Most modern anamorphic (or "enhanced for widescreen TVs") DVDs are authored to have the media flag in the title set file and in the MPEG-2 (video) file set to reflect the video as being 16:9 (approximately 1.78:1), and, if the feature has an aspect ratio wider that 1.78:1, the image in the MPEG-2 file is hard matted with letterbox bars to fill in the top and bottom of the 16:9 presentation area beyond the top and bottom of the original film. The result (assuming all the hardware is properly configured and connected) is that the picture should fill the width of the 16:9 HDTV, but with letterbox bars for above the top of the film and below the bottom of the film so the player is sending a signal to the TV completely fill the screen.

So, for most DVDs with widescreen material, this should work.

(The above is assuming the feature isn't on the DVD in "pan and scan", which is the cropping of the sides of the picture to get the 1:85:1 or 2.35:1 feature to display on the old standard 1.33:1 TV, and hopefully with the panning of the part kept on screen in each shot to keep the most informative part of the shot.)

However, in the early days of DVDs some discs were improperly authored by letting the aspect ratio of the DVD default to 4:3 and then letterboxing within that 4:3 space. On a standard-definition 4:3 TV, how would one be able to tell if a letterboxed movie was properly authored or not? Not with a regular DVD player feeding an SD TV. However, when the DVD player or Blu-ray player is feeding a HDTV via component cables or a HDMI cable, the player will pillar-box the 4:3 video onto the HDTV, but the 4:3 video on the disc has the original content letterboxed, so between the hard matte to letterbox onto the DVD, and the matte the player generates to play the DVD onto the HDTV results in double matting, the net result is what is called "windowboxing" or "postage stamp effect".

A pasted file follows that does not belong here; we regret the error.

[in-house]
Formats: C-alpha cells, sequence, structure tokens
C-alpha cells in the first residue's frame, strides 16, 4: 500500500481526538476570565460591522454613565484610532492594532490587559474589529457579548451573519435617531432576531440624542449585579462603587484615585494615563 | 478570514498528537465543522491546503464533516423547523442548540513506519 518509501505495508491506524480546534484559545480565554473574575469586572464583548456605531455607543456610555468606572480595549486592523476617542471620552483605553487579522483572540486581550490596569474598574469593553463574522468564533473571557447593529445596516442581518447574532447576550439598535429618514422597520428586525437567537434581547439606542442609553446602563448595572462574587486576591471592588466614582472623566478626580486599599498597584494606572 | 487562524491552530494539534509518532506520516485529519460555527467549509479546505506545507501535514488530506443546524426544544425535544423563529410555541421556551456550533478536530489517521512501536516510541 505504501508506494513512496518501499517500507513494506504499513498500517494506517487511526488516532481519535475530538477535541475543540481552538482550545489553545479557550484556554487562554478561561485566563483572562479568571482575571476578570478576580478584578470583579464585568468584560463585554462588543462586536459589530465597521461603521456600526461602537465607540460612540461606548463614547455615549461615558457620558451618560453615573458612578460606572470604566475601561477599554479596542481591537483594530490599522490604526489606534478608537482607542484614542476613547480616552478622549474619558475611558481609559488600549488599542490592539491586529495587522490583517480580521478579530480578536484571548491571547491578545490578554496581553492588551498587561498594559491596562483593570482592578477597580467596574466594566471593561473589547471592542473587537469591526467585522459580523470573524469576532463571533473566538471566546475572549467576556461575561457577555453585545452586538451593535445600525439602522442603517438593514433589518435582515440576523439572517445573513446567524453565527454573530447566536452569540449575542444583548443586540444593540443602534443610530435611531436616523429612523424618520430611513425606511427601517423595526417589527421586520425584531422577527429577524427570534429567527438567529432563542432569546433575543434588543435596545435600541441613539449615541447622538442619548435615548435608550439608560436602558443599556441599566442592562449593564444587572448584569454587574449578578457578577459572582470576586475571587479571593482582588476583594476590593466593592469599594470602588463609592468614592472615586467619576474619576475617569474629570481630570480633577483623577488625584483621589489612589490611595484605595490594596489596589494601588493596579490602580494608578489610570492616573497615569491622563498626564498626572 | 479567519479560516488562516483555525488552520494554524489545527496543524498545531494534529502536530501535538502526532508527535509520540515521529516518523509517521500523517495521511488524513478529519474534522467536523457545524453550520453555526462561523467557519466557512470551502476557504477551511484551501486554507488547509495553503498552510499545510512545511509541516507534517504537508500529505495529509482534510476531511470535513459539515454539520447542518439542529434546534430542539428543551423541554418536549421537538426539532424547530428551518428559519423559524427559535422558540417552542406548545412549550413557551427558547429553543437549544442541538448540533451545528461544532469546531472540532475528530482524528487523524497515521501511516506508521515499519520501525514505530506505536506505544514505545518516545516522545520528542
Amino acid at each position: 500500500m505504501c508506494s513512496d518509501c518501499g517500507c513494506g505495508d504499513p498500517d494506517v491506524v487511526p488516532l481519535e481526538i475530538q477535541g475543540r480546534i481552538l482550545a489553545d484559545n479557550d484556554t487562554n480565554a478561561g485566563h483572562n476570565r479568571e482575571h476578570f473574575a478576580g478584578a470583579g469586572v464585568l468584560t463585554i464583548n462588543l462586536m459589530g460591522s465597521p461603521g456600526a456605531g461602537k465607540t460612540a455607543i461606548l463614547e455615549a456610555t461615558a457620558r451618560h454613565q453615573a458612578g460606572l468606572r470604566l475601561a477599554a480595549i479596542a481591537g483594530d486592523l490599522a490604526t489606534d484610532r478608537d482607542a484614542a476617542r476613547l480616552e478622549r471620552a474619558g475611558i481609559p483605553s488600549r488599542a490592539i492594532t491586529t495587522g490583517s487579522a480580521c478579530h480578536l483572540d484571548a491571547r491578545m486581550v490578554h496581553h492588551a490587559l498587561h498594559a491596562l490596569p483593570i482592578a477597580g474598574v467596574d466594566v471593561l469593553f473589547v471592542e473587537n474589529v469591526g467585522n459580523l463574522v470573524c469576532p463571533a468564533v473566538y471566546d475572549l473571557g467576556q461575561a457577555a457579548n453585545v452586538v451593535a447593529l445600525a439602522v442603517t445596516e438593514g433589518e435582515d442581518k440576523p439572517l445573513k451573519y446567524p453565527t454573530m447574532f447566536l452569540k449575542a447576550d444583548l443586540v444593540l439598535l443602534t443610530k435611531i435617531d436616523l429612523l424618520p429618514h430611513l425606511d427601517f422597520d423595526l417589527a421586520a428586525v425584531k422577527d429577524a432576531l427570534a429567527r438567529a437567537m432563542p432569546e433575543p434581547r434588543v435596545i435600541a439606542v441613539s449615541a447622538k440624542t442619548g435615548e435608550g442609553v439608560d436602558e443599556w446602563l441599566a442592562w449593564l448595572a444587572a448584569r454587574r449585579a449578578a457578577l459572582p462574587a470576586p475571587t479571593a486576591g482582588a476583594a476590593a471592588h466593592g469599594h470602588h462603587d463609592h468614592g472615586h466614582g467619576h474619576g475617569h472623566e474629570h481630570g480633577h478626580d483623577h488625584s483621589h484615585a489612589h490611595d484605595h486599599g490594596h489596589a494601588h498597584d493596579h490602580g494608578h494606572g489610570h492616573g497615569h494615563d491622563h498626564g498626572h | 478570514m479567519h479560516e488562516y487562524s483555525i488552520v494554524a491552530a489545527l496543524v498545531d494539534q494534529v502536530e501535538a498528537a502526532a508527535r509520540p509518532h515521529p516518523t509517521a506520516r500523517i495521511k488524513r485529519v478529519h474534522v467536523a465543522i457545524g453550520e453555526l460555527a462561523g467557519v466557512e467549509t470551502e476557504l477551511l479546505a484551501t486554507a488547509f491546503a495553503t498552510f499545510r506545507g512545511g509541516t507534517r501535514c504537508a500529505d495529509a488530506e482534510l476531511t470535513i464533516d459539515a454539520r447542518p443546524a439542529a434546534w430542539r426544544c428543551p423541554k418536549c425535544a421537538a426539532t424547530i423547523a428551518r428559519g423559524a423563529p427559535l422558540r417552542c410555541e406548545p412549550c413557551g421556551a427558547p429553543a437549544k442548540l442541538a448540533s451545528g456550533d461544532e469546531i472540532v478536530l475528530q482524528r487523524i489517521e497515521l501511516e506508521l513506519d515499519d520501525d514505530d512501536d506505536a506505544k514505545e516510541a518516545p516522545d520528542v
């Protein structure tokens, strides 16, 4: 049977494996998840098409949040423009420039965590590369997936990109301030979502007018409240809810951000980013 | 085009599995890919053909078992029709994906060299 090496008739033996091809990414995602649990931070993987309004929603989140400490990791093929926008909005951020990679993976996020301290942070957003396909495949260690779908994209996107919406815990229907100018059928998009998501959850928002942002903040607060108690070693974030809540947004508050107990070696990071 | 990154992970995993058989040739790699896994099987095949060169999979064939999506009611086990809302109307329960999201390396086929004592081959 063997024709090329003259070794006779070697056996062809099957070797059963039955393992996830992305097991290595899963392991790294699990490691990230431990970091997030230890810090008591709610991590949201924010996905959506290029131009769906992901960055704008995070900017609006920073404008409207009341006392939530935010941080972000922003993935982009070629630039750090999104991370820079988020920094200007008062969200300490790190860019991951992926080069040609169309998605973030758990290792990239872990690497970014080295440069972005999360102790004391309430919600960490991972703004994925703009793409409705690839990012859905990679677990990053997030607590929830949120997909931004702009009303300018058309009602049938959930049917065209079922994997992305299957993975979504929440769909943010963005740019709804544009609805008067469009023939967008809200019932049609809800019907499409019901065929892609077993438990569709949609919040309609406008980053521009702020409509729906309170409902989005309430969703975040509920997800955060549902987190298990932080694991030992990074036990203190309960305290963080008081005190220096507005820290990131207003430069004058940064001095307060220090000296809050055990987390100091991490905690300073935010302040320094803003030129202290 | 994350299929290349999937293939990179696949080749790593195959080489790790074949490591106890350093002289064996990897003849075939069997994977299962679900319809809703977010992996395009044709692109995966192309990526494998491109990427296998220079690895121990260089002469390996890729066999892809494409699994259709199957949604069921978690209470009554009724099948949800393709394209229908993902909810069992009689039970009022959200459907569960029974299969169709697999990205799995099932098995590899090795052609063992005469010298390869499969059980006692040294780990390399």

I have rented 4,166 DVDs from Netflix, though the number since getting a HDTV have been somewhat fewer, a mere 1,402 DVDs (plus another 400 Blu-ray discs), of course not all widescreen, and my recollection of times I had seen "postage stamp effect" when viewing a DVD of a widescreen feature could be counted on one hand with fingers left over, and every one seemed to have been an older feature. So far, I don't recall any remastered DVDs that have this problem.

Most widescreen DVDs, fortunately, have rendered correctly, including more recent TV shows on DVD.

Only once did I see the "postage stamp effect" when playing a Blu-ray disc, and I was about to tear apart my equipment and double-check wiring before I discovered on IMDB that the feature had both 4:3 and 2.35:1 content, and it wasn't until later in the movie that I realized that the beginning content (which took place in Kansas) was 4:3 pillar-boxed within the 2.35:1 feature that was letterboxed onto the HDTV, resulting in the worst "postage stamp effect" I had ever seen, and it sure looked wrong until the movie progressed to where the second-rate carnival magician was in Oz, and then the extreme "postage stamp effect" at the beginning of the movie made perfect sense. The Blu-ray was, of course, "Oz The Great and Powerful" (2013).

For improperly mastered DVDs that show "postage stamp effect" or "windowboxing", the best one can do is to zoom something, either the DVD player (if it has such a zoom) or the TV.

Once in a while I'll come across a movie on a multicast network that is broadcasted in letterbox within that network's 4:3 presentation area, resulting in windowboxing, and again the answer is to zoom something, and I just recently discovered that the HD DVR has just such a zoom to fix that problem and return to normal once one stops playing that recording, unlike the zoom on my TV that I have to remember to un-zoom.

Of course, zooming, whether at the player, or the set top box (or in my case the HD DVR), or at the TV will make the low resolution even more painfully obvious since zooming magnifies the shortcomings of low resolution and unwanted artifacts.